Ranked Primarily From Most to Least Realistic

Part of the joy of painting in the 21st century is the range of available art styles. The late 19th and 20th centuries saw artists make huge leaps in painting styles. Many changes were influenced by technological advances, such as the invention of the metal paint tube and photography, as well as changes in social conventions, politics, and philosophy, along with world events.

This list outlines seven major art styles, from the most realistic to the least. Learning about different styles, seeing what painters have created, and trying different approaches are parts of the journey toward developing your own painting style. Although you won't be part of the original movement—a group of artists who generally shared the same painting style and ideas during a specific time in history—you can still paint in the style they used as you experiment with and nurture your own style.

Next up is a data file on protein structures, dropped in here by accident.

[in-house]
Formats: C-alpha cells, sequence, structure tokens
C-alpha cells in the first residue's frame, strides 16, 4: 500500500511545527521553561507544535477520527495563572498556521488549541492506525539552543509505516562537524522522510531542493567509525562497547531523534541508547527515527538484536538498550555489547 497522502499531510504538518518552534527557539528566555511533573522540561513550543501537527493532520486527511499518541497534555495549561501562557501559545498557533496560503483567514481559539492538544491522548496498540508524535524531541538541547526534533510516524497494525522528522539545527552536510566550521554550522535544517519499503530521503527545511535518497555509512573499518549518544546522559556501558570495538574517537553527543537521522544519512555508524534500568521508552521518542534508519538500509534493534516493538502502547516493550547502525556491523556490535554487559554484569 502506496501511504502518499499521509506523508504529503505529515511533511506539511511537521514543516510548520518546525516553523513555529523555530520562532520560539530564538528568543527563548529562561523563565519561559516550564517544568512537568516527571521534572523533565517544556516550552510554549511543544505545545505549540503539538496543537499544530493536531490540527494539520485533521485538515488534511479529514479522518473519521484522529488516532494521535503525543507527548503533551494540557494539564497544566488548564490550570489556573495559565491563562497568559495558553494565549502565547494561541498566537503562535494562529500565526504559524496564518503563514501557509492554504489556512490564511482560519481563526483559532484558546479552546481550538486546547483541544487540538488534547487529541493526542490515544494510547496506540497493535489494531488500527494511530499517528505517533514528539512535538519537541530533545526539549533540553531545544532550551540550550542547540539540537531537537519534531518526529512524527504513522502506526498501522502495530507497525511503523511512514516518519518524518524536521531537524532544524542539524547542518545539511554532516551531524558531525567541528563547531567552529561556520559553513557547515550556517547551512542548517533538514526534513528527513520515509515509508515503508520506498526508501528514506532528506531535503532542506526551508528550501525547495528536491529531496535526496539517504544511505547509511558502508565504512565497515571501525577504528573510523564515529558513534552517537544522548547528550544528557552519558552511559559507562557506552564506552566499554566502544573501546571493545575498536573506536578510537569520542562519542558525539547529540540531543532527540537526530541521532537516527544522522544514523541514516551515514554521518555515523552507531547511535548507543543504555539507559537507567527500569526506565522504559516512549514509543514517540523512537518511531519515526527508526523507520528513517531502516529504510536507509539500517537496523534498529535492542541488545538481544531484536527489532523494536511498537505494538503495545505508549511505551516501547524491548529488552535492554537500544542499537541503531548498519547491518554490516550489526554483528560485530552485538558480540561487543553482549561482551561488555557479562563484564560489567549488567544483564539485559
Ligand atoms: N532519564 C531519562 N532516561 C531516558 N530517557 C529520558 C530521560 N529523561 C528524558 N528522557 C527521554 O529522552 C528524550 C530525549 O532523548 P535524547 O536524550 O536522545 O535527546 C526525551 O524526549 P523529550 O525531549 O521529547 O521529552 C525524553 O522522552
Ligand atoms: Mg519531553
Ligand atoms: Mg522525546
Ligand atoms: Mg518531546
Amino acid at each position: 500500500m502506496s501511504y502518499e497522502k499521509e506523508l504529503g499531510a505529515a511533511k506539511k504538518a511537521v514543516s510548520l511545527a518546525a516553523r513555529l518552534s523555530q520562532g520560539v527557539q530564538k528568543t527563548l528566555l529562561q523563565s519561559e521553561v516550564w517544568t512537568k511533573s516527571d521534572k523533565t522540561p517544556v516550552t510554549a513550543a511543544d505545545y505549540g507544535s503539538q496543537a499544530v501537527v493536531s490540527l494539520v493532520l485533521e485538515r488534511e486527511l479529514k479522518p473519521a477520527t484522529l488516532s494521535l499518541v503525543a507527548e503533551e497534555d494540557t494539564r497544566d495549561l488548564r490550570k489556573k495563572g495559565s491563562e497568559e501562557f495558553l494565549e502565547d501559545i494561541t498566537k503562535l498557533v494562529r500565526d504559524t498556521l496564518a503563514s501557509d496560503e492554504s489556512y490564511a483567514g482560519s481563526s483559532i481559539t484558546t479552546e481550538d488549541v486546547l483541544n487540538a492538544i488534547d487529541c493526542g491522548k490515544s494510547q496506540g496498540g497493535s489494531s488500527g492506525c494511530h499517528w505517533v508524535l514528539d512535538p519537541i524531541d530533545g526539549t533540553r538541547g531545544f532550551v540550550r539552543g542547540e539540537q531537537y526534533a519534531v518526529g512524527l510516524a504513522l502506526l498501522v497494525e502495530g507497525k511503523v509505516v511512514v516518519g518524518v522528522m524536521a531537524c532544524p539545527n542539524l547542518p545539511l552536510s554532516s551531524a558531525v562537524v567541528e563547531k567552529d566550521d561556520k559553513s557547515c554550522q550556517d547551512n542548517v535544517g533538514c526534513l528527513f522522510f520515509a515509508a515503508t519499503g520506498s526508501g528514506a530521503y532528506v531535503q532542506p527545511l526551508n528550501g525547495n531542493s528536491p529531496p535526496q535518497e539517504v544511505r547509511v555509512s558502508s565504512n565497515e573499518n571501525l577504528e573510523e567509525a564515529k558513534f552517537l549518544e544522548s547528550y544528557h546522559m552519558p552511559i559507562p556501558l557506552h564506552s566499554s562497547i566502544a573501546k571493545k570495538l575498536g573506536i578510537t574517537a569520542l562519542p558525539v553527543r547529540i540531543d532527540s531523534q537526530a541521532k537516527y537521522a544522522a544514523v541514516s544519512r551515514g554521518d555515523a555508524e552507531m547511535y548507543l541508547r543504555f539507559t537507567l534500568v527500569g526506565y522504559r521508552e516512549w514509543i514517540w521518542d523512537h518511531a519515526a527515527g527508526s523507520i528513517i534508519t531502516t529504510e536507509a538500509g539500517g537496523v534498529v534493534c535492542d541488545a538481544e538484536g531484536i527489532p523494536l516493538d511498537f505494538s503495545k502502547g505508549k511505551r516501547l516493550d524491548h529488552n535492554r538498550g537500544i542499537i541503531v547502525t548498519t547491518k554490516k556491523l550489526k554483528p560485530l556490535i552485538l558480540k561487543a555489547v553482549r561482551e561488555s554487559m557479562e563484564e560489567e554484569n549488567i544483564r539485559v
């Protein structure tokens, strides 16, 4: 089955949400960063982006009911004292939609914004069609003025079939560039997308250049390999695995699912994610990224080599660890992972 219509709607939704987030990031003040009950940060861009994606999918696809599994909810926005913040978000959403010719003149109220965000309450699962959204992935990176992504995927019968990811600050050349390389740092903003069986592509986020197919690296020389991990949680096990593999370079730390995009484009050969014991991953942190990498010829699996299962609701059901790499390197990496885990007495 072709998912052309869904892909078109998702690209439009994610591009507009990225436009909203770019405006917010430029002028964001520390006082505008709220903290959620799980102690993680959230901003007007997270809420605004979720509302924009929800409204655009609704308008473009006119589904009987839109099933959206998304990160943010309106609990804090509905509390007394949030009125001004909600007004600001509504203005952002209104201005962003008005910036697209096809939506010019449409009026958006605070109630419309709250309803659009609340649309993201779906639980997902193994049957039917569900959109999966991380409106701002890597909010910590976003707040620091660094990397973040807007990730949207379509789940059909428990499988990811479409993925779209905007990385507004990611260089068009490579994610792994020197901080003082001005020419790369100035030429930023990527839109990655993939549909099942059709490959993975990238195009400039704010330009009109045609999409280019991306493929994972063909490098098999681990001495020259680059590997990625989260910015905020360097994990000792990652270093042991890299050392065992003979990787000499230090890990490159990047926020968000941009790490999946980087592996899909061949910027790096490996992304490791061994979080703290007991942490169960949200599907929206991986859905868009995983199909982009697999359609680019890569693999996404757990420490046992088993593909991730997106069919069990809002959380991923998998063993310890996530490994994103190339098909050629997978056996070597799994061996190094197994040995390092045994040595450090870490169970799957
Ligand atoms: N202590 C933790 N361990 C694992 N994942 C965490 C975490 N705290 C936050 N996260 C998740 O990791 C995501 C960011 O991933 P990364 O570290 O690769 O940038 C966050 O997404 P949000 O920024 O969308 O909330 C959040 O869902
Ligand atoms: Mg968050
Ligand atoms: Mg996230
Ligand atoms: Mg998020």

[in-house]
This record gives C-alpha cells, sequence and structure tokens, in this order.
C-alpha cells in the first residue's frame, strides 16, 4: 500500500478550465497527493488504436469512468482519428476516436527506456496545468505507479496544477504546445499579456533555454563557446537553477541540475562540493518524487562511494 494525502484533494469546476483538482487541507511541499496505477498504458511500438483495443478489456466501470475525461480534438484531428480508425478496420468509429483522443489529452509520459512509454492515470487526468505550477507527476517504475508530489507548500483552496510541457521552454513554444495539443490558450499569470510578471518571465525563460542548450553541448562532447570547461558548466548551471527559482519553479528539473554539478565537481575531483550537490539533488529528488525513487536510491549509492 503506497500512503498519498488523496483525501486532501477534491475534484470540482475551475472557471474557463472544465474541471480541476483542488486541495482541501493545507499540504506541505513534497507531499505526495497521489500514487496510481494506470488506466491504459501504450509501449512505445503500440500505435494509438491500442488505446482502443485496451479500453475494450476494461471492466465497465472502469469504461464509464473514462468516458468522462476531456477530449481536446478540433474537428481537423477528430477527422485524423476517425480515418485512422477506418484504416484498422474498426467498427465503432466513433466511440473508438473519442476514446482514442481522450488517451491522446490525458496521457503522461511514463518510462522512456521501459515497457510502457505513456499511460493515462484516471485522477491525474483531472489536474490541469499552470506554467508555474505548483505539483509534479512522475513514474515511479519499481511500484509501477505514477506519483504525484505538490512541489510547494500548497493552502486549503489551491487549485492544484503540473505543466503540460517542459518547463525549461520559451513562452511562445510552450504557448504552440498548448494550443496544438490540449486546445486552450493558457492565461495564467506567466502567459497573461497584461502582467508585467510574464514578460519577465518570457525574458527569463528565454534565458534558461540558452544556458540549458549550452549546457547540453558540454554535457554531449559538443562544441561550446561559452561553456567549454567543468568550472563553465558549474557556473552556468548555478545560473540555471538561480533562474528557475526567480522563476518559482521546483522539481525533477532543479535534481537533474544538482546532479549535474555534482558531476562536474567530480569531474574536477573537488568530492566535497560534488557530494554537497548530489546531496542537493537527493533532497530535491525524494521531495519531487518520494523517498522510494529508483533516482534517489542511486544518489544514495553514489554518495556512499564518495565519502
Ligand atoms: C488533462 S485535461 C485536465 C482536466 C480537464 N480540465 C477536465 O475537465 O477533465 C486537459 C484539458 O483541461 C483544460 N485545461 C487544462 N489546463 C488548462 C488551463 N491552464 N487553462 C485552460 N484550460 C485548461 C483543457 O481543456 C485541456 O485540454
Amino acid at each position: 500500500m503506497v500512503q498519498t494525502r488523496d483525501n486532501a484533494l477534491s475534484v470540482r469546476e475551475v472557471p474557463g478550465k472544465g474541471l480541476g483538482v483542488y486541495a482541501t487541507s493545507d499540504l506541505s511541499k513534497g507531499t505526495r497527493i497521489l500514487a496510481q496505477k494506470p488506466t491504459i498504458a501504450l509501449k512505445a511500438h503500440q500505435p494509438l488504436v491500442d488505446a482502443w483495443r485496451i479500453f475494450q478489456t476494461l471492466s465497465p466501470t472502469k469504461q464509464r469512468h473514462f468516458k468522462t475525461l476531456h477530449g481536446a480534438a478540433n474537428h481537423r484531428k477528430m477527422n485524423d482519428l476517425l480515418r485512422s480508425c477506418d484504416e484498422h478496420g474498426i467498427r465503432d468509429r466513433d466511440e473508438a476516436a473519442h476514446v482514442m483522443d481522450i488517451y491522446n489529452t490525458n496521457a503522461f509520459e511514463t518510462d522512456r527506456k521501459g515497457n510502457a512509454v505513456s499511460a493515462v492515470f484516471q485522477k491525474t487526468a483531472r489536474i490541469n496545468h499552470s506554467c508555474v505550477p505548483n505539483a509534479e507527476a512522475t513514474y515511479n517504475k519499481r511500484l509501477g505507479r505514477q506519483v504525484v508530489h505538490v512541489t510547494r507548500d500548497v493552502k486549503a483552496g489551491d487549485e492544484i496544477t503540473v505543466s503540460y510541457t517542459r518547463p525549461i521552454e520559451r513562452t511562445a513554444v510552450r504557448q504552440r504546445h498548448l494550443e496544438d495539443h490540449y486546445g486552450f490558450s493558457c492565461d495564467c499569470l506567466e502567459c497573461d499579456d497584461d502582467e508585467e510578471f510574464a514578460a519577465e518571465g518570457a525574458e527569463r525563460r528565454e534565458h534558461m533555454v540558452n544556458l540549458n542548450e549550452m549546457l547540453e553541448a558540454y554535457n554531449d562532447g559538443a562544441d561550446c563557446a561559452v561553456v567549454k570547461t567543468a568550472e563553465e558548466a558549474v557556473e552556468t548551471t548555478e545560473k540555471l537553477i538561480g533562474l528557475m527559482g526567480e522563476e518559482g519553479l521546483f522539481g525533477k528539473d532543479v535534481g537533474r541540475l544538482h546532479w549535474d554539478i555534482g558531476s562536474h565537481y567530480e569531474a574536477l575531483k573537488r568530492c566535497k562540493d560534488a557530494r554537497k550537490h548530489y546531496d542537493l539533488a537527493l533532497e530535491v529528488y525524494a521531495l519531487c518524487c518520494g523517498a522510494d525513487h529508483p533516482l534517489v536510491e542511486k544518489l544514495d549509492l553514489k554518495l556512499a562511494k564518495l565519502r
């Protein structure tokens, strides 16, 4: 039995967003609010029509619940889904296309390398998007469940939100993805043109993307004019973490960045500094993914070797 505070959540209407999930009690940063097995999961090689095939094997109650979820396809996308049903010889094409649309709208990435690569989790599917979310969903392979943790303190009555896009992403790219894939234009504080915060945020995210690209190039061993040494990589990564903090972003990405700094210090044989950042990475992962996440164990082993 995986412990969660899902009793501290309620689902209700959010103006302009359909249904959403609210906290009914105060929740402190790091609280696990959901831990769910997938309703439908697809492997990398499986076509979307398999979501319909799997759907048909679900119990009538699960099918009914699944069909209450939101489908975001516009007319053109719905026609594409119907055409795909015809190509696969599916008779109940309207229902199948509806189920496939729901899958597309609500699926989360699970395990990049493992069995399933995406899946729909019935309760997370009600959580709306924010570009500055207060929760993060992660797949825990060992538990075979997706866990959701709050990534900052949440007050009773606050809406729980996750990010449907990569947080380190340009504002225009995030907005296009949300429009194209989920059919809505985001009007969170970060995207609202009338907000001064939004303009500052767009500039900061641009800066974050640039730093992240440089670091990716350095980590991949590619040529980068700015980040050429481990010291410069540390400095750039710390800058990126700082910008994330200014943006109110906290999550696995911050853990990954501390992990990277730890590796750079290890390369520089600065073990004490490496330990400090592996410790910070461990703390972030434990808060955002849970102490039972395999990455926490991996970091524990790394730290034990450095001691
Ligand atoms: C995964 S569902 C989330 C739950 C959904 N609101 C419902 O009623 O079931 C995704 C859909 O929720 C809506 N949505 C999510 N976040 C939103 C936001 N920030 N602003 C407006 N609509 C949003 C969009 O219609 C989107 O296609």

Tourists photographing Mona Lisa, The Louvre, Paris, France. Peter Adams / Getty Images

Realism is the art style most people regard as "real art," where the subject of the painting looks much like the real thing rather than being stylized or abstracted. Only when examined up close will what appears to be solid color reveal itself as a series of brushstrokes of many colors and hues.

Realism has been the dominant style of painting since the Renaissance. The artist uses perspective to create an illusion of space and depth, setting the composition and lighting such that the subject appears real. Leonardo da Vinci's "Mona Lisa" is a classic example of realism.